So many bodies cast into and about space. Pleasures of full movement, both simple and ornate. Collisions of virtuosity, formalism, technique, rigmarole, the pedestrian, the absurd. All the little cruelties we casually gift to others, to ourselves. The events that don’t quite come into being, and in fact are gone before we have ever fully registered them. Torsos folding, manic arms, sensuous and sensual grasping. Bodies curled in and curving. Breathing room. Gender performed and performing. Moments in time as characters.
This mini-survey came courtesy of On the Boards theater and Velocity Dance Center, making Seattle the only place other than the American Dance Festival to showcase this particular moment in O’Connor’s extensive body of work; lucky them, and unlucky the rest of the country. I had seen all of these dances before, other than Sister, and I have seen just about everything O’Connor has made in the past decade. But the cumulative weight of experiencing them all together like this—I wasn’t expecting it to feel so important.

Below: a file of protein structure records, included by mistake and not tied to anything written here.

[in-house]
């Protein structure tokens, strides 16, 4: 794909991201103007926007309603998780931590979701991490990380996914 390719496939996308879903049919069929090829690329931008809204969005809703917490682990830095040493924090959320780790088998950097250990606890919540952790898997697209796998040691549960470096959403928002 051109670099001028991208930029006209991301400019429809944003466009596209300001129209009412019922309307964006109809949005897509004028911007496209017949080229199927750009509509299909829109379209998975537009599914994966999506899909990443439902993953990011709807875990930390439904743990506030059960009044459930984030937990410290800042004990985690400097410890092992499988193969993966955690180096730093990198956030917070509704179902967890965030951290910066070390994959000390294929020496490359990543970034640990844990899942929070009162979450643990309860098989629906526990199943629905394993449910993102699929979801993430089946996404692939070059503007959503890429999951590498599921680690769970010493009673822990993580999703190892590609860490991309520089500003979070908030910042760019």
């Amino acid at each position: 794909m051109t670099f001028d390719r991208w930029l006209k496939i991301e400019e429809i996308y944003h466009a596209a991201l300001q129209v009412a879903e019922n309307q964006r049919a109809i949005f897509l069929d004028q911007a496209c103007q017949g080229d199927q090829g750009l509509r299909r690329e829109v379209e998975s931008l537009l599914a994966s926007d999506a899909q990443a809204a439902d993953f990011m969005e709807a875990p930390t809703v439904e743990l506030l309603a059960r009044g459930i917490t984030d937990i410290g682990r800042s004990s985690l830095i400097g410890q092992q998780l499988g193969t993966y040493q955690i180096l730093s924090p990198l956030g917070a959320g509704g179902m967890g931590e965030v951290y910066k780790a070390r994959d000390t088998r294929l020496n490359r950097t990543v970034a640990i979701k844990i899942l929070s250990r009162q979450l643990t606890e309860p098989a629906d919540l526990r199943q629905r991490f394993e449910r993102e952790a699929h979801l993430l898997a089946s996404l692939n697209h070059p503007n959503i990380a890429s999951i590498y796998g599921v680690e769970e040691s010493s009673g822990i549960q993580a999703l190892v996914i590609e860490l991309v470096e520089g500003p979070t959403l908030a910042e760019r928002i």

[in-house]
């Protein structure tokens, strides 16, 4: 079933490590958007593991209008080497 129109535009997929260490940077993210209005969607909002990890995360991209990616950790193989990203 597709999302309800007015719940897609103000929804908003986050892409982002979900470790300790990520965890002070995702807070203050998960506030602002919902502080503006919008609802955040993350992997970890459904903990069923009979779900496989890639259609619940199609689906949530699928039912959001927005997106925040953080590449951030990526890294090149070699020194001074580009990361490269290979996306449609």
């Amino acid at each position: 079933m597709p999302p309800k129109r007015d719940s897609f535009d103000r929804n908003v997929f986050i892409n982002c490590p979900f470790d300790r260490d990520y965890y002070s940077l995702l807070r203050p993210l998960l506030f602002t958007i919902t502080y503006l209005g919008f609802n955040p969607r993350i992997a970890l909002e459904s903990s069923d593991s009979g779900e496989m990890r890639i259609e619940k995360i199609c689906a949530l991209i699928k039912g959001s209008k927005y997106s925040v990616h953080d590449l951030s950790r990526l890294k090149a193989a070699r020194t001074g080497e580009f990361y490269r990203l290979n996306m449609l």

The mind watching others. The mind watching itself. That’s something I thought a lot while taking in these restless, exactingly built dances. They are the sentences I would choose if I had to say what these interconnected pieces are about—but the less reductive answer is that this question of “aboutness” is the wrong one entirely to ask, or answer.2
12. I’m not convinced that Kristen Kosmas is capable of making anything that isn’t good. I could sink into her art forever.
13. I’m so uninterested in anxiety around criticism. It just seems like a given. That’s one of the things I wrote in the Walker script. Also: